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Has the demand for oil really declined dramatically?
Old 12-19-2008, 08:38 AM   #1
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Has the demand for oil really declined dramatically?

Here is an interview with a US oil 'expert' who says the press about a collapse in oil demand isn't backed up by facts. He predicts the OPEC cut in production will actually take place (history has show little follow through with past announced reductions) which could create big problems as the US inventory of oil is "on the low end" from a historical standpoint.

Could we see a quick run-up in oil prices mirroring the recent rapid decline?

Video - "No way" oil demand has plunged - Fortune
Numbers is hard

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Old 12-19-2008, 08:58 AM   #2
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Just as in the way up, oil is priced at the margins AND by speculative action. It doesn't take much of an increase/decrease in demand to make a large difference in pricing at the margins. And that's before all these people coming in and speculating on momentum, whether up or down.

Frankly, with the advent of so many financial instruments and regular/concentrated long and short ETFs on the market, I think we've made it way too easy to speculate on the short-term up/down movement of stocks, bonds and commodities, and I don't think that's a good thing for the certainty or stability of the markets and ultimately the economy at large. Some of that is inevitable from the pros, but do we need to make it so easy?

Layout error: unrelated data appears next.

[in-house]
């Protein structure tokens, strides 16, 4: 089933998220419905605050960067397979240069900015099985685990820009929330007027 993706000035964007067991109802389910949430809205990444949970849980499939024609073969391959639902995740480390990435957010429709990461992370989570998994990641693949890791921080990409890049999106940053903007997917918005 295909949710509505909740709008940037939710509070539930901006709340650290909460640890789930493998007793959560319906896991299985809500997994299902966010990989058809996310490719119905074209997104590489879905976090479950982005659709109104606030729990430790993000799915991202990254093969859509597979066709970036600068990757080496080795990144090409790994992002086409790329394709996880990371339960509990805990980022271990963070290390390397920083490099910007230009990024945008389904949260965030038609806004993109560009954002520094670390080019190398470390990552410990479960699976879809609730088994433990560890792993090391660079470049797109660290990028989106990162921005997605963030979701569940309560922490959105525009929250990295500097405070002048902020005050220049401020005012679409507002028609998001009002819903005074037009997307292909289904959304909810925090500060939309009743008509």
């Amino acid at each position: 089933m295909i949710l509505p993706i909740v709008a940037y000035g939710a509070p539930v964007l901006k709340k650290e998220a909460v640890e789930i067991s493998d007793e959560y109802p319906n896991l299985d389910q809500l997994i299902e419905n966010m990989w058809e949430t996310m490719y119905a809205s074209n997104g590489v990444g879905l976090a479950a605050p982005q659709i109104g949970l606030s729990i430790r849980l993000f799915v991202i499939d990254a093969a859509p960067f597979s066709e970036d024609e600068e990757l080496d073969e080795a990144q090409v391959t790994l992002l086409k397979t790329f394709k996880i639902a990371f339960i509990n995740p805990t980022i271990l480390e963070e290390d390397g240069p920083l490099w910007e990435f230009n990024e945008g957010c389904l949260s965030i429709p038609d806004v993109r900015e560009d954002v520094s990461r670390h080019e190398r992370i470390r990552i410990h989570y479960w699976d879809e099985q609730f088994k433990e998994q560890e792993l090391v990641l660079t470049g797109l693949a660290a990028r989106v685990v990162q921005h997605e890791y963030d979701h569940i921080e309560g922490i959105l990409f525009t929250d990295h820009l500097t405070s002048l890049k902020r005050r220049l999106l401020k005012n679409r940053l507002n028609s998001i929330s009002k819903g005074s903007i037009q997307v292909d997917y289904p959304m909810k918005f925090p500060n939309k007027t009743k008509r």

"Hey, for every ten dollars, that's another hour that I have to be in the work place. That's an hour of my life. And my life is a very finite thing. I have only 'x' number of hours left before I'm dead. So how do I want to use these hours of my life? Do I want to use them just spending it on more crap and more stuff, or do I want to start getting a handle on it and using my life more intelligently?" -- Joe Dominguez (1938 - 1997)
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Old 12-19-2008, 09:08 AM   #3
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When the recession ends oil will begin to rise but it will not be quick.
Oil is being stored in ground and tankers - that needs to be worked off
People are learning to use less oil
OPEC will ramp up production when they can

The key area to watch in the USA is refining capacity and taxes.
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Old 12-19-2008, 09:17 AM   #4
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To me it is pretty clear that any market that can go from $140+ to $40- is not really predictible.

That said, buying oil related investments now is buying somewhere near the groung floor. If they are debt free or low debt, they can't go below zero.

One bump in the road ahead will come at year-end when E&P firms as well as majors will be required to estimate reserves, and the SEC 10% discounted value of those reserves. Current quotes have to be used in valuing, no matter how unrealistic they seem. When these revised values become public the stocks could suffer. Hard to guess, as this is such an odd situation.

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